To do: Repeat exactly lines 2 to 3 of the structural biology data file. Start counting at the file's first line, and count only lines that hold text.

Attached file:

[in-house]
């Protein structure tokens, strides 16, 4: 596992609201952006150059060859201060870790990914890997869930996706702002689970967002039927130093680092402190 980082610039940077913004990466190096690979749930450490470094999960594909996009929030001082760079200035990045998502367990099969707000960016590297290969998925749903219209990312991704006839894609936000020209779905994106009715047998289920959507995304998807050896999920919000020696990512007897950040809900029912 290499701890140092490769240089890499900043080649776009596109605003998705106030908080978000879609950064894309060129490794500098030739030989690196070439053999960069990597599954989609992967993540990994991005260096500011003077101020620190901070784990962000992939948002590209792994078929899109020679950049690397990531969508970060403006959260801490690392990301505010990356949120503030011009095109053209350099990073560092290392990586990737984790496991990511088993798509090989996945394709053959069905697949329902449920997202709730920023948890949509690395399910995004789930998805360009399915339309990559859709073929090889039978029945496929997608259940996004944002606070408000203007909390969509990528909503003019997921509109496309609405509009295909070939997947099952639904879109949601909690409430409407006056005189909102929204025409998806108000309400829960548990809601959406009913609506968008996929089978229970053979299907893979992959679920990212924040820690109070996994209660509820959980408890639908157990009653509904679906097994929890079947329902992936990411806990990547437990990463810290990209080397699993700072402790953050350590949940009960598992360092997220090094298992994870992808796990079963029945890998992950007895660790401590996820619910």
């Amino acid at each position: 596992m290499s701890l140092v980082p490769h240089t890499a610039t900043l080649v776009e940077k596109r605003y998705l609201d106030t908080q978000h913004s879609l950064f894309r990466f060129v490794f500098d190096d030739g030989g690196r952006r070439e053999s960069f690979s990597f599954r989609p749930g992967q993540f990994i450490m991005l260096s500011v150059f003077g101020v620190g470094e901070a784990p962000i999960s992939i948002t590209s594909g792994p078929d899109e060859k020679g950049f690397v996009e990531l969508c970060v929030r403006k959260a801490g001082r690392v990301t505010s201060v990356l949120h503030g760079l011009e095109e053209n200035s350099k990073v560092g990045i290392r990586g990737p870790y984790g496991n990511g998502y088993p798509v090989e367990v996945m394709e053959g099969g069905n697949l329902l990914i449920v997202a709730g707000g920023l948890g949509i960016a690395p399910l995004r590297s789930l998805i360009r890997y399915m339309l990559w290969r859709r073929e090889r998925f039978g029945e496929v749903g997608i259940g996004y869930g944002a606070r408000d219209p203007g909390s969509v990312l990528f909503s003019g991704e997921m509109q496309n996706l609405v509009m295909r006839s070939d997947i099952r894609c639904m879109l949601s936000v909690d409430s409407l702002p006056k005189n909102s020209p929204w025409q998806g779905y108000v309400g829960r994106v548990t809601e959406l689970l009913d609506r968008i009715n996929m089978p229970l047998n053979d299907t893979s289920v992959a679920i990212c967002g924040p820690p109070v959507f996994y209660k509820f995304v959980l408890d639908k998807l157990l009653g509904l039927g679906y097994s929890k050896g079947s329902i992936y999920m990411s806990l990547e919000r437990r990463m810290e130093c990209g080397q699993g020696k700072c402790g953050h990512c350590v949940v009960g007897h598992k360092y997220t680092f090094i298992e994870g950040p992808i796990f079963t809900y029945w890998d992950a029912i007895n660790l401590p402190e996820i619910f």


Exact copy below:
């Protein structure tokens, strides 16, 4: 596992609201952006150059060859201060870790990914890997869930996706702002689970967002039927130093680092402190 980082610039940077913004990466190096690979749930450490470094999960594909996009929030001082760079200035990045998502367990099969707000960016590297290969998925749903219209990312991704006839894609936000020209779905994106009715047998289920959507995304998807050896999920919000020696990512007897950040809900029912 290499701890140092490769240089890499900043080649776009596109605003998705106030908080978000879609950064894309060129490794500098030739030989690196070439053999960069990597599954989609992967993540990994991005260096500011003077101020620190901070784990962000992939948002590209792994078929899109020679950049690397990531969508970060403006959260801490690392990301505010990356949120503030011009095109053209350099990073560092290392990586990737984790496991990511088993798509090989996945394709053959069905697949329902449920997202709730920023948890949509690395399910995004789930998805360009399915339309990559859709073929090889039978029945496929997608259940996004944002606070408000203007909390969509990528909503003019997921509109496309609405509009295909070939997947099952639904879109949601909690409430409407006056005189909102929204025409998806108000309400829960548990809601959406009913609506968008996929089978229970053979299907893979992959679920990212924040820690109070996994209660509820959980408890639908157990009653509904679906097994929890079947329902992936990411806990990547437990990463810290990209080397699993700072402790953050350590949940009960598992360092997220090094298992994870992808796990079963029945890998992950007895660790401590996820619910």
């Amino acid at each position: 596992m290499s701890l140092v980082p490769h240089t890499a610039t900043l080649v776009e940077k596109r605003y998705l609201d106030t908080q978000h913004s879609l950064f894309r990466f060129v490794f500098d190096d030739g030989g690196r952006r070439e053999s960069f690979s990597f599954r989609p749930g992967q993540f990994i450490m991005l260096s500011v150059f003077g101020v620190g470094e901070a784990p962000i999960s992939i948002t590209s594909g792994p078929d899109e060859k020679g950049f690397v996009e990531l969508c970060v929030r403006k959260a801490g001082r690392v990301t505010s201060v990356l949120h503030g760079l011009e095109e053209n200035s350099k990073v560092g990045i290392r990586g990737p870790y984790g496991n990511g998502y088993p798509v090989e367990v996945m394709e053959g099969g069905n697949l329902l990914i449920v997202a709730g707000g920023l948890g949509i960016a690395p399910l995004r590297s789930l998805i360009r890997y399915m339309l990559w290969r859709r073929e090889r998925f039978g029945e496929v749903g997608i259940g996004y869930g944002a606070r408000d219209p203007g909390s969509v990312l990528f909503s003019g991704e997921m509109q496309n996706l609405v509009m295909r006839s070939d997947i099952r894609c639904m879109l949601s936000v909690d409430s409407l702002p006056k005189n909102s020209p929204w025409q998806g779905y108000v309400g829960r994106v548990t809601e959406l689970l009913d609506r968008i009715n996929m089978p229970l047998n053979d299907t893979s289920v992959a679920i990212c967002g924040p820690p109070v959507f996994y209660k509820f995304v959980l408890d639908k998807l157990l009653g509904l039927g679906y097994s929890k050896g079947s329902i992936y999920m990411s806990l990547e919000r437990r990463m810290e130093c990209g080397q699993g020696k700072c402790g953050h990512c350590v949940v009960g007897h598992k360092y997220t680092f090094i298992e994870g950040p992808i796990f079963t809900y029945w890998d992950a029912i007895n660790l401590p402190e996820i619910f």